Vocational education and training reform
Vocational Education and Training (VET) is undergoing reform across Australia. The reforms aim to see more people trained while maximising the public value for the Government’s investment.
New South Wales is the latest State to implement VET reform through its Smart and Skilled initiative which commenced on 1 January 2015 after being announced in 2012.
This audit assessed the effectiveness of the Department of Education and Communities’ framework for VET reform and whether it has the potential to achieve the Government’s objectives.
The framework for VET Reform in New South Wales is unlikely to maximise public value
The Department’s framework for VET reform has the potential to effectively achieve the Government’s immediate objectives to introduce a VET entitlement without spending more, while maintaining the viability of TAFE.
The audit found that the Government is addressing the VET reform objectives in the following order:
no extra cost (budget neutral);
access to VET for regions and equity groups;
'The Government is more likely to maximise public value from its investment in VET, if it takes a more balanced approach, by putting more emphasis on increased contestability and student choice', said the Auditor-General, Grant Hehir.
In 2013-14, approximately 11 per cent of the total VET budget of nearly $2.2 billion was contestable between private registered training organisations and TAFE. In 2014-15, approximately 19 per cent of the total VET budget of $2.3 billion is contestable based on capacity, capability, past performance and ability to deliver particular qualifications in specific regions.
There is no price competition as the Department sets the same price and fee structure for all Smart and Skilled qualifications on the NSW skills list. In order to provide private registered training organisations and TAFE with the flexibility to compete and innovate, IPART recommended that the fees should be defined as a maximum and allow these organisations to charge up to 50 per cent less. This was not supported by the Government.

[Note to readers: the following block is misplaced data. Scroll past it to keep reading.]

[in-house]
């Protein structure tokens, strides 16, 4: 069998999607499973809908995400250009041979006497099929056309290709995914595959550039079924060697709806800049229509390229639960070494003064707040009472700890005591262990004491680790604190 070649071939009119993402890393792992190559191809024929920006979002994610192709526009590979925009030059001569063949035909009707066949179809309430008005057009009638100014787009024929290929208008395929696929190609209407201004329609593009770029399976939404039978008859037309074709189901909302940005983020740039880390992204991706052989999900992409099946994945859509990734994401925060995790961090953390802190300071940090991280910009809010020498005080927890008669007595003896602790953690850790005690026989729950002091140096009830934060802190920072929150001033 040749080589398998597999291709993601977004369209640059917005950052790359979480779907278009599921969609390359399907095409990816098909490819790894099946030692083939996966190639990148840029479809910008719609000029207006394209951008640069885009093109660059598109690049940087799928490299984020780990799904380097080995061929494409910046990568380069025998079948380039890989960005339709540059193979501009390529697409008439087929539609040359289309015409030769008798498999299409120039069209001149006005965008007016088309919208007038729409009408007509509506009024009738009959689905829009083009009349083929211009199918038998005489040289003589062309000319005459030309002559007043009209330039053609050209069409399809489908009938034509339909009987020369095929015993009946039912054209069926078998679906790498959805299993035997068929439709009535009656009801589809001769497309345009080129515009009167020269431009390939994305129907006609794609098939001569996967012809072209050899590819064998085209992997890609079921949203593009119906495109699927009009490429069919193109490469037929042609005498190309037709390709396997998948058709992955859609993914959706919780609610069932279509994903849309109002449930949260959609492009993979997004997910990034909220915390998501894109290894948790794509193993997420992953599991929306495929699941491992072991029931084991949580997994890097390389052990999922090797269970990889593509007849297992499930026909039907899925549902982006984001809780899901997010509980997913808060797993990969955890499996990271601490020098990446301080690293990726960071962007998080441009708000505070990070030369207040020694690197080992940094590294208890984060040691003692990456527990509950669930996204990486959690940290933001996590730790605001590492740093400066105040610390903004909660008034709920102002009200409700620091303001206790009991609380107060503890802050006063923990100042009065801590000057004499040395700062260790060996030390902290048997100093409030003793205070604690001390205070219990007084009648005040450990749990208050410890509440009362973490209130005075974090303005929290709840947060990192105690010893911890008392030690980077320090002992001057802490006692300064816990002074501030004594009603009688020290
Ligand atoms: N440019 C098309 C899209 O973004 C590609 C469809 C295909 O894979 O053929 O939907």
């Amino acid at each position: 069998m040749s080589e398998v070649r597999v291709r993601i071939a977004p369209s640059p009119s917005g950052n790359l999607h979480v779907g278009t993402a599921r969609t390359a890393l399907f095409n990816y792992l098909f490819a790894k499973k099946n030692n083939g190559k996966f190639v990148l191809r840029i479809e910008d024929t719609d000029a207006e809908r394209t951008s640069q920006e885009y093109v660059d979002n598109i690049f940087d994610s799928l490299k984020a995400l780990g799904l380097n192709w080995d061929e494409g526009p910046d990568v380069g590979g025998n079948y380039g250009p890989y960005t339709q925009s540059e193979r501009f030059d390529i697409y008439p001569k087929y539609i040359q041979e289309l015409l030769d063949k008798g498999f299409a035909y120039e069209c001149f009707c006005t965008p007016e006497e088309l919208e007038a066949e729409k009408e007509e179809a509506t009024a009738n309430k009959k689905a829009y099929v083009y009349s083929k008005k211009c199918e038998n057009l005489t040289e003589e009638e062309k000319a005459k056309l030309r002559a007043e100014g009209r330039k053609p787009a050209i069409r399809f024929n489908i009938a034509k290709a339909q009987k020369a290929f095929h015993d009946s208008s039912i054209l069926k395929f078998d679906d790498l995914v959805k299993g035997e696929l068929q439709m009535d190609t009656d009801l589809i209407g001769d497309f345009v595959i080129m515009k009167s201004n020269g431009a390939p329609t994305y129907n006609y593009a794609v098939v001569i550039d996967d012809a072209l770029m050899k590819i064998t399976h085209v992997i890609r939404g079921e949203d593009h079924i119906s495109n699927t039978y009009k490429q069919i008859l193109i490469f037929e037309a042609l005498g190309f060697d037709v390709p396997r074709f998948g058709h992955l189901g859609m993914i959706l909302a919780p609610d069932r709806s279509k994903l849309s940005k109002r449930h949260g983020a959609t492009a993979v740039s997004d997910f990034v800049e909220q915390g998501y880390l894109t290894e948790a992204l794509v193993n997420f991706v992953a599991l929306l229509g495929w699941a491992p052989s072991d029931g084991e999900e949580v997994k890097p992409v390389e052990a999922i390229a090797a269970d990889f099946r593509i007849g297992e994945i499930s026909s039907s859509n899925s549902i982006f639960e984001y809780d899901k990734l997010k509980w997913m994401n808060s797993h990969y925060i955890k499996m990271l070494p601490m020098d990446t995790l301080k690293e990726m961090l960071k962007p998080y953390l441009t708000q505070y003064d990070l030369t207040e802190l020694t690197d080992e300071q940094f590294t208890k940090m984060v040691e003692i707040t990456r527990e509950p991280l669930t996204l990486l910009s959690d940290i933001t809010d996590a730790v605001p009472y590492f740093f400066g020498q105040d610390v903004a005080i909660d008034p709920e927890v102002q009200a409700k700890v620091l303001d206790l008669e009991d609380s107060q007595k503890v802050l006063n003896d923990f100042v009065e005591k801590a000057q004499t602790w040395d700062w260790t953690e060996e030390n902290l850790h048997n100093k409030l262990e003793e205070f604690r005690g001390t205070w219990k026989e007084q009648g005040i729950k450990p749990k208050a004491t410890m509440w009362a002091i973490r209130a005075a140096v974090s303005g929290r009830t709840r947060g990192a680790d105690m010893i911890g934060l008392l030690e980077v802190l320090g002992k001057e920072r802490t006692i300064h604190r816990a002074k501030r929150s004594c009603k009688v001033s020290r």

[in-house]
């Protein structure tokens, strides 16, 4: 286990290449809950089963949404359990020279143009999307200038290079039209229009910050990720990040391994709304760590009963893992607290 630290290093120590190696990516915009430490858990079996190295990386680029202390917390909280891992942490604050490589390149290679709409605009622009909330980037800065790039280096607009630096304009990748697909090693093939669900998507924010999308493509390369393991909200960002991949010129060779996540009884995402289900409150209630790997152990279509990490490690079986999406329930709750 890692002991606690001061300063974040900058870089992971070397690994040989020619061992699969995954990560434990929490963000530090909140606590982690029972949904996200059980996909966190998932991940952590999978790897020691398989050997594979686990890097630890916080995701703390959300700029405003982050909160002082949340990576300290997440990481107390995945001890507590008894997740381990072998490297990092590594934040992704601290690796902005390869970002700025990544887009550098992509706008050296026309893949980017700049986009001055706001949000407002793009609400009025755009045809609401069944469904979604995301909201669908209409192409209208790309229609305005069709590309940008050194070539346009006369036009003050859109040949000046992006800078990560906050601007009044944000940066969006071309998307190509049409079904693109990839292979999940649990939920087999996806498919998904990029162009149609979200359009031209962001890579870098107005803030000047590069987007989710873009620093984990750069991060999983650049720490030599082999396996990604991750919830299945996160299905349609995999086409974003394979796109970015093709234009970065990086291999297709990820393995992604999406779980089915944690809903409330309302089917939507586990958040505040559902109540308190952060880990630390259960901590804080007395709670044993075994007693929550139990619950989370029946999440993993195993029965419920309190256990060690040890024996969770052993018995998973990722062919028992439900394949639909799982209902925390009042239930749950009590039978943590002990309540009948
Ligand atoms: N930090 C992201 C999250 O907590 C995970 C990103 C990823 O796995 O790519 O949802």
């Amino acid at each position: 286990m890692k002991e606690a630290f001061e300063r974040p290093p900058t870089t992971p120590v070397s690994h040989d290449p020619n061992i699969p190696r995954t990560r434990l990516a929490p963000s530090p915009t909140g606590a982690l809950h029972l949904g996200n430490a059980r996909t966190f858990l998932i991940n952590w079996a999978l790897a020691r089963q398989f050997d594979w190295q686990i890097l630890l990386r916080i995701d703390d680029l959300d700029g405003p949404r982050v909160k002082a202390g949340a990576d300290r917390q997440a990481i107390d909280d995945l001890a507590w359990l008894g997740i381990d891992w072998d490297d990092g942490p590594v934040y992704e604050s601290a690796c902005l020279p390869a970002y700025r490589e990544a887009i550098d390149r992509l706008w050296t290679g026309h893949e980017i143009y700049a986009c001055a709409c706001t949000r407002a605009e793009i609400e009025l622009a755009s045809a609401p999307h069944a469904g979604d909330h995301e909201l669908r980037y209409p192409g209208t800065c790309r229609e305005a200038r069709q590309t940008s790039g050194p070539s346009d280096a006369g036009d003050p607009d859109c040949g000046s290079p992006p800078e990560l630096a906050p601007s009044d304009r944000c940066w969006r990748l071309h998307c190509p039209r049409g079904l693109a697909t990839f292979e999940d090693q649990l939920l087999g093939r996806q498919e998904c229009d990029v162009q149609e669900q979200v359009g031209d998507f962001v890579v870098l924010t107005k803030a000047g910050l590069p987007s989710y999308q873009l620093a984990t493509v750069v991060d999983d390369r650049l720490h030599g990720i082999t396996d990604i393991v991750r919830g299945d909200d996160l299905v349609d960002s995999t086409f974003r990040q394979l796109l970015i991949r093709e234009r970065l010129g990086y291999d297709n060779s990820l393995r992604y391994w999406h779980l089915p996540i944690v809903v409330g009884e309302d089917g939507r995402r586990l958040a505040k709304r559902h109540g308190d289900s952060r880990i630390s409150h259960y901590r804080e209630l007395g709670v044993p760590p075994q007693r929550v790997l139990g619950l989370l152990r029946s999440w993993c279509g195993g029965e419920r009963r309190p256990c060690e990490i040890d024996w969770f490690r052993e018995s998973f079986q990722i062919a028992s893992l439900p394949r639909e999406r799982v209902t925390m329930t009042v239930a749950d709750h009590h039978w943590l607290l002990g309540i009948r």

This approach is a reaction to difficulties experienced by other states that opened their training market more quickly. While this cautious approach is understandable, it is still possible to have high standards without creating a restricted market as New South Wales has done.
In 2014-15, the Government will pay a significant portion of the $2.3 billion VET budget directly to TAFE for:
operational base funding;
community service obligations;
purchasing some training.
'The budget for this direct funding is not subject to clear oversight', said the Auditor-General.
'The Department needs to finalise accountability arrangements for TAFE’s direct non-contestable funding and specify what it expects each TAFE Institute to provide and report on for its direct funding', he added.
The State Plan goal to increase post-school qualifications is unlikely to be met
The Department is on track to meet its obligations under the Commonwealth’s National Partnership Agreement on Skills Reform to increase the number of people completing post-school qualifications by an average of around 16,000 (14 per cent) each year, by 30 June 2017.
However, the VET reform framework does not address the longer-term State Plan goal for a 50 per cent increase in the proportion of working-aged people with post school qualifications at Certificate III level and above.
'The VET reform’s budget neutral objective, its pricing structure and the incentives for efficiency mean that it is unlikely to generate the funds needed to meet this State Plan goal', said the Auditor-General.
'The Department needs to establish how it will capture efficiencies and build a sustainable VET system capable of supporting the NSW goal of a more highly skilled population. It must also set targets for the number of VET enrolments and completions each year needed to support this goal', he added.
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